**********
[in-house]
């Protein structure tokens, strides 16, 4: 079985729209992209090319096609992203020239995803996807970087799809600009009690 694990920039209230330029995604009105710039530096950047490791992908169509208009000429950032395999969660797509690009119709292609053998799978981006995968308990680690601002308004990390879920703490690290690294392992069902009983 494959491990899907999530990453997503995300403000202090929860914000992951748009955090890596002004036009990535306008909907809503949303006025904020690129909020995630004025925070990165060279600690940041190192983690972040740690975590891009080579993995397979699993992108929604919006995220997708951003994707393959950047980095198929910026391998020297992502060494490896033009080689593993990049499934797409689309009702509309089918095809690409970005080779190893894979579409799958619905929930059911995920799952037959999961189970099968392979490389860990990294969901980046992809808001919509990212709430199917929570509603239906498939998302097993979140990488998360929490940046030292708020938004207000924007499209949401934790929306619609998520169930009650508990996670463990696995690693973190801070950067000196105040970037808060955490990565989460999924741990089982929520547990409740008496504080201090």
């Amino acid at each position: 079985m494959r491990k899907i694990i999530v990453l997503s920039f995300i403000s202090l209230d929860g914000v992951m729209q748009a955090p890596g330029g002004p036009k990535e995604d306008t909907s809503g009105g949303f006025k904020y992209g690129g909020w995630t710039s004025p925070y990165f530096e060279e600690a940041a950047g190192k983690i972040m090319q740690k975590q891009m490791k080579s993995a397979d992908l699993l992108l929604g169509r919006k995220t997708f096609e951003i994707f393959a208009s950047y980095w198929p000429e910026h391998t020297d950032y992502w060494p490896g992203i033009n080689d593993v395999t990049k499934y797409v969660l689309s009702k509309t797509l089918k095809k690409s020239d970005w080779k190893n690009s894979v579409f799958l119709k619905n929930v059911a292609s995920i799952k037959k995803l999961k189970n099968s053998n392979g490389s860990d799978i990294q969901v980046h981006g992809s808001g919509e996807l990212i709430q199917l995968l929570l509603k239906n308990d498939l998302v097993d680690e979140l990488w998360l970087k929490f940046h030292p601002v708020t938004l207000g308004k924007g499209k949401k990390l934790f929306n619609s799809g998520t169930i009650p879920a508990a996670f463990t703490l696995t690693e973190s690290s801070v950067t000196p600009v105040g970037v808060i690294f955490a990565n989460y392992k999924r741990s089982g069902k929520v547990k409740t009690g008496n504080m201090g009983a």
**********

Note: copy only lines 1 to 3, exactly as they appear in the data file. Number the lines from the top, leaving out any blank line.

[in-house]
């Protein structure tokens, strides 16, 4: 079985729209992209090319096609992203020239995803996807970087799809600009009690 694990920039209230330029995604009105710039530096950047490791992908169509208009000429950032395999969660797509690009119709292609053998799978981006995968308990680690601002308004990390879920703490690290690294392992069902009983 494959491990899907999530990453997503995300403000202090929860914000992951748009955090890596002004036009990535306008909907809503949303006025904020690129909020995630004025925070990165060279600690940041190192983690972040740690975590891009080579993995397979699993992108929604919006995220997708951003994707393959950047980095198929910026391998020297992502060494490896033009080689593993990049499934797409689309009702509309089918095809690409970005080779190893894979579409799958619905929930059911995920799952037959999961189970099968392979490389860990990294969901980046992809808001919509990212709430199917929570509603239906498939998302097993979140990488998360929490940046030292708020938004207000924007499209949401934790929306619609998520169930009650508990996670463990696995690693973190801070950067000196105040970037808060955490990565989460999924741990089982929520547990409740008496504080201090």
């Amino acid at each position: 079985m494959r491990k899907i694990i999530v990453l997503s920039f995300i403000s202090l209230d929860g914000v992951m729209q748009a955090p890596g330029g002004p036009k990535e995604d306008t909907s809503g009105g949303f006025k904020y992209g690129g909020w995630t710039s004025p925070y990165f530096e060279e600690a940041a950047g190192k983690i972040m090319q740690k975590q891009m490791k080579s993995a397979d992908l699993l992108l929604g169509r919006k995220t997708f096609e951003i994707f393959a208009s950047y980095w198929p000429e910026h391998t020297d950032y992502w060494p490896g992203i033009n080689d593993v395999t990049k499934y797409v969660l689309s009702k509309t797509l089918k095809k690409s020239d970005w080779k190893n690009s894979v579409f799958l119709k619905n929930v059911a292609s995920i799952k037959k995803l999961k189970n099968s053998n392979g490389s860990d799978i990294q969901v980046h981006g992809s808001g919509e996807l990212i709430q199917l995968l929570l509603k239906n308990d498939l998302v097993d680690e979140l990488w998360l970087k929490f940046h030292p601002v708020t938004l207000g308004k924007g499209k949401k990390l934790f929306n619609s799809g998520t169930i009650p879920a508990a996670f463990t703490l696995t690693e973190s690290s801070v950067t000196p600009v105040g970037v808060i690294f955490a990565n989460y392992k999924r741990s089982g069902k929520v547990k409740t009690g008496n504080m201090g009983a």